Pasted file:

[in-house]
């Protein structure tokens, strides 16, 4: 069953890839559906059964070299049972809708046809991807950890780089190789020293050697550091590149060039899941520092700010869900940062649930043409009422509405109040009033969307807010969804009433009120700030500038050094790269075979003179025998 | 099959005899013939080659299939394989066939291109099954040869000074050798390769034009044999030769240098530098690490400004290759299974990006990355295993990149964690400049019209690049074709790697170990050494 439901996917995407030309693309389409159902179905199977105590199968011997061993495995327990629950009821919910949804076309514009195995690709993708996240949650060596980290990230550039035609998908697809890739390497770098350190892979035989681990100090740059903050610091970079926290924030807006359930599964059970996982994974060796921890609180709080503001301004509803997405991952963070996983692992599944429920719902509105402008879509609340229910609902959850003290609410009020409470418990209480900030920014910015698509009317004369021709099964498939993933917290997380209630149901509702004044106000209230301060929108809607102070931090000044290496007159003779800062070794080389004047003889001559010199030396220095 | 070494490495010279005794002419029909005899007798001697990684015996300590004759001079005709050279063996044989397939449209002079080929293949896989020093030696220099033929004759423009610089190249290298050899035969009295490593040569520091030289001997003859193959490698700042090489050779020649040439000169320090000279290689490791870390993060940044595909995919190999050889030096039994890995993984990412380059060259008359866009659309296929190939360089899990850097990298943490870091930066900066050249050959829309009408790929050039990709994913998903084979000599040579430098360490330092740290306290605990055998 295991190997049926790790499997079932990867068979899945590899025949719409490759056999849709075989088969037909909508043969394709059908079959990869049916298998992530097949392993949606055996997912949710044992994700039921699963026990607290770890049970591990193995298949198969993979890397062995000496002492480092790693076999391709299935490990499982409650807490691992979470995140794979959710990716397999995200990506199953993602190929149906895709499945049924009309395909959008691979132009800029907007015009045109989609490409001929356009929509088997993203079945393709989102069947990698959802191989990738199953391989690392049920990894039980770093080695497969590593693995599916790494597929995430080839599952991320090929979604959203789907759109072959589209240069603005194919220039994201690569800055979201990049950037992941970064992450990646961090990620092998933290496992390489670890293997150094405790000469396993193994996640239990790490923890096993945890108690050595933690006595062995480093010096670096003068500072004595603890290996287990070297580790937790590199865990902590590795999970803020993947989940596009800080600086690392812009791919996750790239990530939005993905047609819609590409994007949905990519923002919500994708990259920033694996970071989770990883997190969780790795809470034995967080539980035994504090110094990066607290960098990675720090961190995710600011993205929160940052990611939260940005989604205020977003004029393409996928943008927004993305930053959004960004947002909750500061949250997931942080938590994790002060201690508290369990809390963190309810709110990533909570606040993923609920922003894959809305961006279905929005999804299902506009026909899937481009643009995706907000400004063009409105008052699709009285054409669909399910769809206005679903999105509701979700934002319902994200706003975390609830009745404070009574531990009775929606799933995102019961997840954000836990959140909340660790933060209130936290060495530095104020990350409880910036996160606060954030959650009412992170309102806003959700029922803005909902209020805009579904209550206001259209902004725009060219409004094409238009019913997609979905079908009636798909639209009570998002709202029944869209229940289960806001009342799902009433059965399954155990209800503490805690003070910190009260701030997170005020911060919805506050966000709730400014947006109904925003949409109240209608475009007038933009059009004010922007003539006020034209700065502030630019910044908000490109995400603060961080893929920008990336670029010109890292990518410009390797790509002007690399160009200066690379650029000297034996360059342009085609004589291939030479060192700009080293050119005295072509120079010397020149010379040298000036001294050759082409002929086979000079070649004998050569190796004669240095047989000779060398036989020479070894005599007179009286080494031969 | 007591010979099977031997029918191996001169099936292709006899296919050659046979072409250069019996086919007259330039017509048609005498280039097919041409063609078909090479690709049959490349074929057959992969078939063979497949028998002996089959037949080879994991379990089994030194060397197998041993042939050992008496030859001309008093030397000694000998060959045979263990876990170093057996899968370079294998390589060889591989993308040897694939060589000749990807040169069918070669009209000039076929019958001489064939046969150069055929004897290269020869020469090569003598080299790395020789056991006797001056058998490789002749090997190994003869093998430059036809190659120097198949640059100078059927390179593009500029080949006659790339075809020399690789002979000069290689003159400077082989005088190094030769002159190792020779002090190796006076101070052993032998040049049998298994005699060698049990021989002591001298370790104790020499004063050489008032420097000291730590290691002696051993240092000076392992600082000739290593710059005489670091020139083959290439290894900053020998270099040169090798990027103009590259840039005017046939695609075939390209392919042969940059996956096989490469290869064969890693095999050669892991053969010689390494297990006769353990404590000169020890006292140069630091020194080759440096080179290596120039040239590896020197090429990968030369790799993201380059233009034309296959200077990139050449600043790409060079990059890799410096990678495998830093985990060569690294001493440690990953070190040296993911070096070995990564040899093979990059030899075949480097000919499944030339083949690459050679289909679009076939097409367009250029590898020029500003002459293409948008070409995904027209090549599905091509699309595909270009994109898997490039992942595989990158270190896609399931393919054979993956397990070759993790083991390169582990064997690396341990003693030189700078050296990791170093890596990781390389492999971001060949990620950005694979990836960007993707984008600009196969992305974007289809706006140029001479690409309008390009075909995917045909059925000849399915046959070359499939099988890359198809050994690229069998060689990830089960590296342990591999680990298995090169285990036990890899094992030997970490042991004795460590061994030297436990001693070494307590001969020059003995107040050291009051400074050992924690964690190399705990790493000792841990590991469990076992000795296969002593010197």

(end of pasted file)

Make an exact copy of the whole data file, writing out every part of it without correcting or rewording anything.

[in-house]
């Protein structure tokens, strides 16, 4: 069953890839559906059964070299049972809708046809991807950890780089190789020293050697550091590149060039899941520092700010869900940062649930043409009422509405109040009033969307807010969804009433009120700030500038050094790269075979003179025998 | 099959005899013939080659299939394989066939291109099954040869000074050798390769034009044999030769240098530098690490400004290759299974990006990355295993990149964690400049019209690049074709790697170990050494 439901996917995407030309693309389409159902179905199977105590199968011997061993495995327990629950009821919910949804076309514009195995690709993708996240949650060596980290990230550039035609998908697809890739390497770098350190892979035989681990100090740059903050610091970079926290924030807006359930599964059970996982994974060796921890609180709080503001301004509803997405991952963070996983692992599944429920719902509105402008879509609340229910609902959850003290609410009020409470418990209480900030920014910015698509009317004369021709099964498939993933917290997380209630149901509702004044106000209230301060929108809607102070931090000044290496007159003779800062070794080389004047003889001559010199030396220095 | 070494490495010279005794002419029909005899007798001697990684015996300590004759001079005709050279063996044989397939449209002079080929293949896989020093030696220099033929004759423009610089190249290298050899035969009295490593040569520091030289001997003859193959490698700042090489050779020649040439000169320090000279290689490791870390993060940044595909995919190999050889030096039994890995993984990412380059060259008359866009659309296929190939360089899990850097990298943490870091930066900066050249050959829309009408790929050039990709994913998903084979000599040579430098360490330092740290306290605990055998 295991190997049926790790499997079932990867068979899945590899025949719409490759056999849709075989088969037909909508043969394709059908079959990869049916298998992530097949392993949606055996997912949710044992994700039921699963026990607290770890049970591990193995298949198969993979890397062995000496002492480092790693076999391709299935490990499982409650807490691992979470995140794979959710990716397999995200990506199953993602190929149906895709499945049924009309395909959008691979132009800029907007015009045109989609490409001929356009929509088997993203079945393709989102069947990698959802191989990738199953391989690392049920990894039980770093080695497969590593693995599916790494597929995430080839599952991320090929979604959203789907759109072959589209240069603005194919220039994201690569800055979201990049950037992941970064992450990646961090990620092998933290496992390489670890293997150094405790000469396993193994996640239990790490923890096993945890108690050595933690006595062995480093010096670096003068500072004595603890290996287990070297580790937790590199865990902590590795999970803020993947989940596009800080600086690392812009791919996750790239990530939005993905047609819609590409994007949905990519923002919500994708990259920033694996970071989770990883997190969780790795809470034995967080539980035994504090110094990066607290960098990675720090961190995710600011993205929160940052990611939260940005989604205020977003004029393409996928943008927004993305930053959004960004947002909750500061949250997931942080938590994790002060201690508290369990809390963190309810709110990533909570606040993923609920922003894959809305961006279905929005999804299902506009026909899937481009643009995706907000400004063009409105008052699709009285054409669909399910769809206005679903999105509701979700934002319902994200706003975390609830009745404070009574531990009775929606799933995102019961997840954000836990959140909340660790933060209130936290060495530095104020990350409880910036996160606060954030959650009412992170309102806003959700029922803005909902209020805009579904209550206001259209902004725009060219409004094409238009019913997609979905079908009636798909639209009570998002709202029944869209229940289960806001009342799902009433059965399954155990209800503490805690003070910190009260701030997170005020911060919805506050966000709730400014947006109904925003949409109240209608475009007038933009059009004010922007003539006020034209700065502030630019910044908000490109995400603060961080893929920008990336670029010109890292990518410009390797790509002007690399160009200066690379650029000297034996360059342009085609004589291939030479060192700009080293050119005295072509120079010397020149010379040298000036001294050759082409002929086979000079070649004998050569190796004669240095047989000779060398036989020479070894005599007179009286080494031969 | 007591010979099977031997029918191996001169099936292709006899296919050659046979072409250069019996086919007259330039017509048609005498280039097919041409063609078909090479690709049959490349074929057959992969078939063979497949028998002996089959037949080879994991379990089994030194060397197998041993042939050992008496030859001309008093030397000694000998060959045979263990876990170093057996899968370079294998390589060889591989993308040897694939060589000749990807040169069918070669009209000039076929019958001489064939046969150069055929004897290269020869020469090569003598080299790395020789056991006797001056058998490789002749090997190994003869093998430059036809190659120097198949640059100078059927390179593009500029080949006659790339075809020399690789002979000069290689003159400077082989005088190094030769002159190792020779002090190796006076101070052993032998040049049998298994005699060698049990021989002591001298370790104790020499004063050489008032420097000291730590290691002696051993240092000076392992600082000739290593710059005489670091020139083959290439290894900053020998270099040169090798990027103009590259840039005017046939695609075939390209392919042969940059996956096989490469290869064969890693095999050669892991053969010689390494297990006769353990404590000169020890006292140069630091020194080759440096080179290596120039040239590896020197090429990968030369790799993201380059233009034309296959200077990139050449600043790409060079990059890799410096990678495998830093985990060569690294001493440690990953070190040296993911070096070995990564040899093979990059030899075949480097000919499944030339083949690459050679289909679009076939097409367009250029590898020029500003002459293409948008070409995904027209090549599905091509699309595909270009994109898997490039992942595989990158270190896609399931393919054979993956397990070759993790083991390169582990064997690396341990003693030189700078050296990791170093890596990781390389492999971001060949990620950005694979990836960007993707984008600009196969992305974007289809706006140029001479690409309008390009075909995917045909059925000849399915046959070359499939099988890359198809050994690229069998060689990830089960590296342990591999680990298995090169285990036990890899094992030997970490042991004795460590061994030297436990001693070494307590001969020059003995107040050291009051400074050992924690964690190399705990790493000792841990590991469990076992000795296969002593010197």